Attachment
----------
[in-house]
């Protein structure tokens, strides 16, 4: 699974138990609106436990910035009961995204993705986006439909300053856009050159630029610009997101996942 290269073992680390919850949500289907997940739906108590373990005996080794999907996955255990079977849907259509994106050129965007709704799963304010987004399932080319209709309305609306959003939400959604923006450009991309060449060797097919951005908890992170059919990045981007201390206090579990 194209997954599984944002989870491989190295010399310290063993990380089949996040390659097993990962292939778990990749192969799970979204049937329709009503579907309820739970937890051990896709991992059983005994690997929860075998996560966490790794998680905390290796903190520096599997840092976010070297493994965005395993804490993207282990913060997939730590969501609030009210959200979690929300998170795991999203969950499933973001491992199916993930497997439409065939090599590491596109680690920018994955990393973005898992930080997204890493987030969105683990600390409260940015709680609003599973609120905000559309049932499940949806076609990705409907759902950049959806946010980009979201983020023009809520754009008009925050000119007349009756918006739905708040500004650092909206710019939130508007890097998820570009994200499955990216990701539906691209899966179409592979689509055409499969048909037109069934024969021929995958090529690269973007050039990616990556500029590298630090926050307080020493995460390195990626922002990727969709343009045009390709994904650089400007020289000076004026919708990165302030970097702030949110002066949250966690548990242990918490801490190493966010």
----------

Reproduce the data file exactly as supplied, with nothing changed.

[in-house]
């Protein structure tokens, strides 16, 4: 699974138990609106436990910035009961995204993705986006439909300053856009050159630029610009997101996942 290269073992680390919850949500289907997940739906108590373990005996080794999907996955255990079977849907259509994106050129965007709704799963304010987004399932080319209709309305609306959003939400959604923006450009991309060449060797097919951005908890992170059919990045981007201390206090579990 194209997954599984944002989870491989190295010399310290063993990380089949996040390659097993990962292939778990990749192969799970979204049937329709009503579907309820739970937890051990896709991992059983005994690997929860075998996560966490790794998680905390290796903190520096599997840092976010070297493994965005395993804490993207282990913060997939730590969501609030009210959200979690929300998170795991999203969950499933973001491992199916993930497997439409065939090599590491596109680690920018994955990393973005898992930080997204890493987030969105683990600390409260940015709680609003599973609120905000559309049932499940949806076609990705409907759902950049959806946010980009979201983020023009809520754009008009925050000119007349009756918006739905708040500004650092909206710019939130508007890097998820570009994200499955990216990701539906691209899966179409592979689509055409499969048909037109069934024969021929995958090529690269973007050039990616990556500029590298630090926050307080020493995460390195990626922002990727969709343009045009390709994904650089400007020289000076004026919708990165302030970097702030949110002066949250966690548990242990918490801490190493966010």